Premature babies can now be supported in Ukraine with new oxygen machines that work without electricity. The development of the devices was financed by Unitaid, a Geneva based global health aid agency which is committed to supplying poorer countries with medicines and other health products. The devices are currently being manufactured in Kenya.
“Global health agency Unitaid through its partner Vayu Global Health, has provided 220 bubble nasal continuous positive airway pressure (bCPAP) devices and 125 oxygen blender systems to supply infants with the breathing support and oxygen therapy that they need », said Hervé Verhoosel, Unitaid’s spokesperson today at a press briefing at the United Nations in Geneva..
Bubble CPAP is a non-invasive way of ventilating newborns who are struggling to breathe. Oxygen blenders prevent eye, lung, and brain damage while giving babies pure oxygen.
The conflict in Ukraine has seen many hospitals damaged or destroyed, and supply chains have been disrupted. This puts thousands of newborns at high-risk of disability or death from a lack of access to oxygen, necessary equipment, and essential treatment.
“The war increases levels of stress in pregnant women which leads to an increase in the number of premature births reported, up to three times more than before the war, depending on the hospital that we are talking with », said Hervé Verhoosel, Unitaid’s spokesperson. “Babies born prematurely are more likely to develop respiratory, neurological and digestive complications, conditions that often require oxygen for treatment.”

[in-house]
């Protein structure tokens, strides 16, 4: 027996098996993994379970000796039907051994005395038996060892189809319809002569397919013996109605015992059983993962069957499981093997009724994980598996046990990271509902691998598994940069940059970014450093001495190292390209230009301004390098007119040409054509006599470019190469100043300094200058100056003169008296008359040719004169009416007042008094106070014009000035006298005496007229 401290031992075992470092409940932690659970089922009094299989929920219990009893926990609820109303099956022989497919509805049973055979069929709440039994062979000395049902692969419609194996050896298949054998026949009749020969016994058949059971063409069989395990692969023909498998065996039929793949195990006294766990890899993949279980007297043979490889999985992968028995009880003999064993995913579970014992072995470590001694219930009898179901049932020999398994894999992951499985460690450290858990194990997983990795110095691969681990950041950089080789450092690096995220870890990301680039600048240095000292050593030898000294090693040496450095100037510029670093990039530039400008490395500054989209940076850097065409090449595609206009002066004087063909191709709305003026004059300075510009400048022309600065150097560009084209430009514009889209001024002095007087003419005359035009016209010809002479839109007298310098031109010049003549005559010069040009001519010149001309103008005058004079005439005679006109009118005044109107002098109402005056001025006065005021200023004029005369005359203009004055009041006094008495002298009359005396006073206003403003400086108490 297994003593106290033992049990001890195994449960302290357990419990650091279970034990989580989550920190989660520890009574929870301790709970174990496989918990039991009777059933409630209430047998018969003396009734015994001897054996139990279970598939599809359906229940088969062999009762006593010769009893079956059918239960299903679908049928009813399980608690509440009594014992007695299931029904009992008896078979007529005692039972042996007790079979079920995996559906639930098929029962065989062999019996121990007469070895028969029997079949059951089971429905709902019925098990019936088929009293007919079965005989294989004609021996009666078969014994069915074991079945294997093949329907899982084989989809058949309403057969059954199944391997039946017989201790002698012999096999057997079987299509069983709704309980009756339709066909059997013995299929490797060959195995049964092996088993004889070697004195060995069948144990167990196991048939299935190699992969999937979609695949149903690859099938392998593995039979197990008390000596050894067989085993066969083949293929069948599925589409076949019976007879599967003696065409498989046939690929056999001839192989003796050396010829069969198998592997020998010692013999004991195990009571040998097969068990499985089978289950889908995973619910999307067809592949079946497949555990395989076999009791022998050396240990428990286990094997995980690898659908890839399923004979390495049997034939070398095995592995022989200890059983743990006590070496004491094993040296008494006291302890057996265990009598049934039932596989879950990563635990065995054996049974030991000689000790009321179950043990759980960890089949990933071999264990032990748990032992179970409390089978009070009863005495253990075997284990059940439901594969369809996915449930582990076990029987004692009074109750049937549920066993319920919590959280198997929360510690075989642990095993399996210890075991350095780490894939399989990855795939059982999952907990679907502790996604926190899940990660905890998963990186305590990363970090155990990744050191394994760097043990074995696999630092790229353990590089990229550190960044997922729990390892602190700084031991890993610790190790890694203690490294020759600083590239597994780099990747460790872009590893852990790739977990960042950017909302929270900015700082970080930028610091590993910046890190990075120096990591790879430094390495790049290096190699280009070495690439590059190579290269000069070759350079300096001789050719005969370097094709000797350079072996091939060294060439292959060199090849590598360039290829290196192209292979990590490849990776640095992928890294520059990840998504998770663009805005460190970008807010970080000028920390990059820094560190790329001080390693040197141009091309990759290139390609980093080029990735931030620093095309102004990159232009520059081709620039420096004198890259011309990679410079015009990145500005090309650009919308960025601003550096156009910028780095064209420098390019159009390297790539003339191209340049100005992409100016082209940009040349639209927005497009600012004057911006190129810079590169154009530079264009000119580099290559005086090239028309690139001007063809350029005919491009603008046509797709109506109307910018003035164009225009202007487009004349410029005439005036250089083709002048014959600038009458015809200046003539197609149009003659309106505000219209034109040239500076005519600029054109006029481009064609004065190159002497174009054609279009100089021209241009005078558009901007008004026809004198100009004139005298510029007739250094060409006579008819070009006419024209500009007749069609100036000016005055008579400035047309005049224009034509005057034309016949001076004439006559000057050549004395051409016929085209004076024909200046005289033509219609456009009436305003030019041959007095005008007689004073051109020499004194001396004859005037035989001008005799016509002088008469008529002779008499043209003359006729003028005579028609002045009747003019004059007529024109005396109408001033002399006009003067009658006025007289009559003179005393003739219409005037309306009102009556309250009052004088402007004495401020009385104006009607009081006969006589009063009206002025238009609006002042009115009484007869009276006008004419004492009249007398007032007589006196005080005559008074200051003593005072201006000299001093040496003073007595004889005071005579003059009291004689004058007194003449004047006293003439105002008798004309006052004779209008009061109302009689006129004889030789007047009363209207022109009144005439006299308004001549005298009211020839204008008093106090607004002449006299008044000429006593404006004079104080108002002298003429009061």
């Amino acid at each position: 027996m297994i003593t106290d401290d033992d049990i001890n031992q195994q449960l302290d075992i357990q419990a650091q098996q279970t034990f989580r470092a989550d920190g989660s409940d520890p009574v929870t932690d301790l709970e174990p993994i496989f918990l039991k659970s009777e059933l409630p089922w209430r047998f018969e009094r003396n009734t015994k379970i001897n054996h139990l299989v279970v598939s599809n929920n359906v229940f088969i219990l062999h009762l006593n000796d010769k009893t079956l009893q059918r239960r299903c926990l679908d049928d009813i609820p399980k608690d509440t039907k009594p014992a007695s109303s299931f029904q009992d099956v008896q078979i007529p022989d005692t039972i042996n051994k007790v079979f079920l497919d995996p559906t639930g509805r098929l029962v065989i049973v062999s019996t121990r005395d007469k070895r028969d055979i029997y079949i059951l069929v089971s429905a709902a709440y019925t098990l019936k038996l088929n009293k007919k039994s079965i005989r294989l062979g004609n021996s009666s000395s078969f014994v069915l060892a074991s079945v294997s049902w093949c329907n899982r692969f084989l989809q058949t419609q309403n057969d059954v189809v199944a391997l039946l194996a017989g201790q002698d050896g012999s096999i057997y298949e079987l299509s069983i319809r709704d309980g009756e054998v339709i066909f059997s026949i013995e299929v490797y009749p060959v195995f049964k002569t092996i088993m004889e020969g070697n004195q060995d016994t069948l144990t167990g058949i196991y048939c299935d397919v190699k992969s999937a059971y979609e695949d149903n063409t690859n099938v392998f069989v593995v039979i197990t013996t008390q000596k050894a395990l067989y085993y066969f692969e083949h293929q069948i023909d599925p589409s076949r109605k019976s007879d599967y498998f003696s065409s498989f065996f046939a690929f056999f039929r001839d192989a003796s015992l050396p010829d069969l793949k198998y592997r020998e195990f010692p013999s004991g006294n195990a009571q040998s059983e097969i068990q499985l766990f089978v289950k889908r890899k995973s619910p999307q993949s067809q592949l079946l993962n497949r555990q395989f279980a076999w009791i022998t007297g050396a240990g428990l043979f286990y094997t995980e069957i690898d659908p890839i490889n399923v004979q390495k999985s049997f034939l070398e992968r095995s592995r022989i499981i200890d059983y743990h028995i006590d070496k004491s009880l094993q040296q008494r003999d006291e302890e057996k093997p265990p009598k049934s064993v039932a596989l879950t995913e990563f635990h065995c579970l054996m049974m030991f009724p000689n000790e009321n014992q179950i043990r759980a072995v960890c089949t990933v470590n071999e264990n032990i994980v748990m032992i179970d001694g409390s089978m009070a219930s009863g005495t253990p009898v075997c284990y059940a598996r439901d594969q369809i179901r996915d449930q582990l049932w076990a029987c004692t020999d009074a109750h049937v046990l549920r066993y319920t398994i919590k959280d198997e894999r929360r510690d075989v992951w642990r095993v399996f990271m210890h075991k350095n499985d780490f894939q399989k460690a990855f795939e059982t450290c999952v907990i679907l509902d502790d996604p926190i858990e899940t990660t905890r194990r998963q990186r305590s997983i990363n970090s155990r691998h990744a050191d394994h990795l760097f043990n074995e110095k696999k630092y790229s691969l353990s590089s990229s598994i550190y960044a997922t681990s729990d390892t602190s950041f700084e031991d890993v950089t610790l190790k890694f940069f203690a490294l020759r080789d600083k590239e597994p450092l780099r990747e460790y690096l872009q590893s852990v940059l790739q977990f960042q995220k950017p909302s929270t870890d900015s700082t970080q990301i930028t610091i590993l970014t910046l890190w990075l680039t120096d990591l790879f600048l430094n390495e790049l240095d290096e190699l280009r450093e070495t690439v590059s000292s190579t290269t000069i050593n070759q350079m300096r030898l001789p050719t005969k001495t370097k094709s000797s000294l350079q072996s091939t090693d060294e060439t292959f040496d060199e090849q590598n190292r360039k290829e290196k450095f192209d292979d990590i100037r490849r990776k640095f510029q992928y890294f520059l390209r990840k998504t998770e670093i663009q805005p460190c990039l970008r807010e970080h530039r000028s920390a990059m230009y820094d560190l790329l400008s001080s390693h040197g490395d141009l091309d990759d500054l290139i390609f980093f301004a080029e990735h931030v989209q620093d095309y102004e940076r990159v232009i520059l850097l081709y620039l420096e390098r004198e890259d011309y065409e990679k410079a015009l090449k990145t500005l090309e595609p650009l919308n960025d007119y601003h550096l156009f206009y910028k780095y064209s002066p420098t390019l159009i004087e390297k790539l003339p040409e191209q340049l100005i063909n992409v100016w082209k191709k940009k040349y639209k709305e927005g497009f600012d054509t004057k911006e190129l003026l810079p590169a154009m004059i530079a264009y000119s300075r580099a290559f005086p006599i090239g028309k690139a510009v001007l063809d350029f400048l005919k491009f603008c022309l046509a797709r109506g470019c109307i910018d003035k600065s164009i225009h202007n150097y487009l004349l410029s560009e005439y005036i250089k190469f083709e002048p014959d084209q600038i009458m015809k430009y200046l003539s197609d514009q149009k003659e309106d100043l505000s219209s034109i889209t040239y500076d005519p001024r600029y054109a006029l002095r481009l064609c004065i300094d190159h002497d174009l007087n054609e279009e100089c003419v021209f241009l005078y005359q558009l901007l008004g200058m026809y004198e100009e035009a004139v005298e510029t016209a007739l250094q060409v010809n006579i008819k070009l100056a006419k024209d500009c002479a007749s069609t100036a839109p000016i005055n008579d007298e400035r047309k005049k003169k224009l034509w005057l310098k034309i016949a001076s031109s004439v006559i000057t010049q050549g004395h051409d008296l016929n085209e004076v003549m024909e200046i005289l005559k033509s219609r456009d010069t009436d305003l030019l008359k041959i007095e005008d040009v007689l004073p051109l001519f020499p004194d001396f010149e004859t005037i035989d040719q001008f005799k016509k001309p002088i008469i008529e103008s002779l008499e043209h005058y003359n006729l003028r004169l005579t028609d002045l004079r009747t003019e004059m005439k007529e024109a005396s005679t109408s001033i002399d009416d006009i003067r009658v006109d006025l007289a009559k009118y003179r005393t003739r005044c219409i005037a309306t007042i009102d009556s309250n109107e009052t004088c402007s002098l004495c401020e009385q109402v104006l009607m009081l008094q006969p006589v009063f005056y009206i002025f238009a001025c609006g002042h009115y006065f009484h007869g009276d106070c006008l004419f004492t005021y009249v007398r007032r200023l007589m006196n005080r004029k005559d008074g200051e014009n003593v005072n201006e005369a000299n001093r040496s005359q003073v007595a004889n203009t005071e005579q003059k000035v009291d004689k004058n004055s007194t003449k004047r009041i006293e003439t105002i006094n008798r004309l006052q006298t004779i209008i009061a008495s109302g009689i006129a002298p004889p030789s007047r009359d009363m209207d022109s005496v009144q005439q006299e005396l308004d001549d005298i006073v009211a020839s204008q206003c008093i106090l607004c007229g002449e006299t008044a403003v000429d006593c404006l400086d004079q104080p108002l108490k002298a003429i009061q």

The devices are now available in 25 facilities across Ukraine, of which 17 are perinatal centers. Unitaid has provided funding to support Vayu’s bCPAP system through engineering, manufacture and approval by the United States Food and Drug Administration (FDA). The products are manufactured at the cost of 500,- USD each.
“The novel ultra low-cost, portable, electricity-free device, which was granted FDA Emergency Use Authorization to help in the fight against COVID-19 allows for precious delivery of oxygen concentration, flow and pressure that can dramatically improve the outcomes of newborns and infants », said Herve Verhoosel. « These devices can be used worldwide but are particularly well-suited to use in humanitarian crises or low-resource settings.”
The World Health Organization (WHO) has verified more than 400 attacks on hospitals in Ukraine since the beginning of the war in February.
“Every time there is an attack one of the things that happens, is the electricity doesn’t work », said Margaret Harris, Spokesperson for the World Health Organisation (WHO). “I went to a pediatric hospital in Zaporizhia which is, as you know, is very much close to the active fighting line, and they actually sleep every night in the basement, and the kids that they have got on ventilation etc., they have to move, or they try to move. So having very portable devices that can function offline is absolutely critical.”
The bCPAP system is in use in several African countries as well as Belgium and the United States.
Unitaid recalls today that additional funding will be critical to scale up the manufacture and supply of these lifesaving machines more widely.